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Quick mini-lesson 2: Article marketing for SEO works like this: You write articles (or pay someone to do it), and submit them to article directories around the web. In each article you get an “author box” which is basically a few sentence bio about the author. In that author box you can put 1 or 2 links pointing to your site to try to give the site a boost in the rankings.

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Article marketing is a great way to generate hundreds or thousands of links to your site, it’s relatively easy to do and it’s (still) a pretty effective component of a site’s overall SEO strategy.

But Google doesn’t particularly like article marketing. In fact their official SEO spokesperson said in early 2011 he’d advise people to “lean away” from article marketing.

Though, again, article marketing still works well. So as a business owner, do you steer clear of article marketing for fear that Google may penalize sites that use it or do you stick with it because it works and using it to help get higher rankings puts more money in the coffers?

Another example in the Grey area is buying links. Buying links is a big no-no in Google’s book.

Now, I wouldn’t advise you go out and buy 1000 links for $5 on Fiverr.com or hire one of the “SEO” firms out of India that pummel you with SPAM about their link building capabilities.

But, what about buying a listing on Business.com or the Yahoo! directory or the Best of the Web directory or paying for inclusion in a local business directory? Links from sites like those can often help give your site a nice bump. So do you pay for inclusion there or avoid them for fear they’ll be counted as a paid link?

These are two examples of the dilemma that business owners face when it comes to their SEO efforts…

Option 1: Listen to Google and the “experts” and just rely on great content alone hoping that, eventually, you’ll be rewarded with Page 1 rankings (understanding it’s probably not going to get you very far in the rankings, ie. there’s no guarantee of success).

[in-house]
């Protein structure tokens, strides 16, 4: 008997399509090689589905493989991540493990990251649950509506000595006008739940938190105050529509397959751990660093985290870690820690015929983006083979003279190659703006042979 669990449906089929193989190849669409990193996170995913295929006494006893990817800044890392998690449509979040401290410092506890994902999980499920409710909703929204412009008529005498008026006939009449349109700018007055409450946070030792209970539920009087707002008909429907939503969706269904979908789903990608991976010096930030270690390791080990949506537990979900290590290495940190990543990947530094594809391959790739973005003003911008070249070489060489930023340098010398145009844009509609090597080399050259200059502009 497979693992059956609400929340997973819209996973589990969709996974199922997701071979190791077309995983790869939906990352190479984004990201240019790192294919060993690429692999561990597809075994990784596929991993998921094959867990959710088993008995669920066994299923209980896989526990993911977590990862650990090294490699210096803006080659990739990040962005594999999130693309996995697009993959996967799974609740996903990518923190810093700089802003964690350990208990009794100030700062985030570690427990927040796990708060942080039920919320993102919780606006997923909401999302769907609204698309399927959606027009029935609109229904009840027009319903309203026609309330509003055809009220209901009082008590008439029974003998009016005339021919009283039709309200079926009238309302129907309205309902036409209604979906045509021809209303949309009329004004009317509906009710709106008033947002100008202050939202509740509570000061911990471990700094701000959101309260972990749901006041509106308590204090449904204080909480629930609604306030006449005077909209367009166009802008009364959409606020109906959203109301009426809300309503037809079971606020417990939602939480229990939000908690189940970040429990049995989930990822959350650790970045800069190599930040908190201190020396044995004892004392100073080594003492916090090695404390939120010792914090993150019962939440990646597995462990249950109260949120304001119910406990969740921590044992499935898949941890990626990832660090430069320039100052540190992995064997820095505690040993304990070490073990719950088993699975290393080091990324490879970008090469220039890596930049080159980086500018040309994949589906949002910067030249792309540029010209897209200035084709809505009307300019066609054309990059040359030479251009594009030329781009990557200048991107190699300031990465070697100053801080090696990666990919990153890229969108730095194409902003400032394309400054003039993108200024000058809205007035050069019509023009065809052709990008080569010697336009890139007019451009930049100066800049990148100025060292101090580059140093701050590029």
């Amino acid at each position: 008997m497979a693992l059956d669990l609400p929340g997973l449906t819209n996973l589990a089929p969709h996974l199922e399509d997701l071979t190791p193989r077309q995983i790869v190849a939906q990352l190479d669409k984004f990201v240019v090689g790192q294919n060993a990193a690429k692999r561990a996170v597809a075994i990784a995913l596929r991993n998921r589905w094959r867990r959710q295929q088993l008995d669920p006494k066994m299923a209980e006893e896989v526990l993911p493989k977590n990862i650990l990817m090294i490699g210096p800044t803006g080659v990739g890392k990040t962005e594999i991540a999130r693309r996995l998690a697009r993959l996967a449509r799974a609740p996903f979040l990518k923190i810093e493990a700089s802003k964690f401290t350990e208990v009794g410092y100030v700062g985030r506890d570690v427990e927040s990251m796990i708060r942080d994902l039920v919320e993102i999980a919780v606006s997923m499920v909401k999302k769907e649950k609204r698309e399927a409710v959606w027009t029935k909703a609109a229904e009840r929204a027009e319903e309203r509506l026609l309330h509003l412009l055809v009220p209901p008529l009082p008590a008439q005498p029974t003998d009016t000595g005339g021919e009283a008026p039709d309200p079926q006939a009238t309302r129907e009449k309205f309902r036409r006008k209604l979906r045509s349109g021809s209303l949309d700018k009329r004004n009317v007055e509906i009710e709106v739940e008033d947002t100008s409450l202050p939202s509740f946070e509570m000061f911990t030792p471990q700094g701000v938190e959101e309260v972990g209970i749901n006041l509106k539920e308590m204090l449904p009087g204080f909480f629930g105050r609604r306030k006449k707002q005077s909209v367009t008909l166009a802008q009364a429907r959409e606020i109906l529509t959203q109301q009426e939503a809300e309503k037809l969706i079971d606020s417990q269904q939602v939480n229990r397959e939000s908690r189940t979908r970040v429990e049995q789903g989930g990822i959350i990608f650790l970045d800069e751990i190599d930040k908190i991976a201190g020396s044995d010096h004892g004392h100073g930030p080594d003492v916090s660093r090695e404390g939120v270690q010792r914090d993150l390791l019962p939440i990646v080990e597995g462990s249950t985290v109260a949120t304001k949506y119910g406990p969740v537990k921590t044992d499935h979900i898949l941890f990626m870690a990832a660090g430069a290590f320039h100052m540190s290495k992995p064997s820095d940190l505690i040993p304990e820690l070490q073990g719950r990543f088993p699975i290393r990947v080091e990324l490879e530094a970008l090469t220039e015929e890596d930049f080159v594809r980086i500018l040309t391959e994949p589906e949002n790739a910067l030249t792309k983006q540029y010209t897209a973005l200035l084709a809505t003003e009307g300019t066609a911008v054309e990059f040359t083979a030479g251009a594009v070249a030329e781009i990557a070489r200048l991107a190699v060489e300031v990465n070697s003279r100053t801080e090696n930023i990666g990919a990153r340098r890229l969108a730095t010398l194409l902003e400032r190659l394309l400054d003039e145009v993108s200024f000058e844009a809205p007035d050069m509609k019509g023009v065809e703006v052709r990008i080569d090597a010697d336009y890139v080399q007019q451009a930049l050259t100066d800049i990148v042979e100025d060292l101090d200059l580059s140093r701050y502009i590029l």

Option 2: Or, do what works and try to stack the deck in your favor by (smartly and strategically) building links with the understanding that it’s possible you could get penalized at some point down the road (ie. there’s no guarantee of success).

After trying Option 1 for 12 years with little to show for it, the firm I mentioned earlier decided to try Option 2 and started a strategically executed SEO backlinking campaign to compliment their killer content. Within 3 months their site ranked #1 on Google for 5 of their top keywords.

No one knows what will happen to that site in a month, 6 months or a year down the line.

But I do know that 12 years of relying solely on great content and naturally occurring links didn’t work for them and probably won’t work for you either.

And the so-called “experts” should know better.

Bob Sommers July 5, 2012 at 5:55 pm

Great article Adam. I could not agree more. If Google one day want’s to discount links I’ve created from doing article marketing, so be it. In the meantime, I have the ability to get my content into the hands of thousands of people who would otherwise not have access to it.

Russ Henneberry July 6, 2012 at 3:10 pm

It’s a great point Adam. Content alone is not enough. And, unfortunately in some categories aggressively buying links is the only way to compete from an SEO perspective.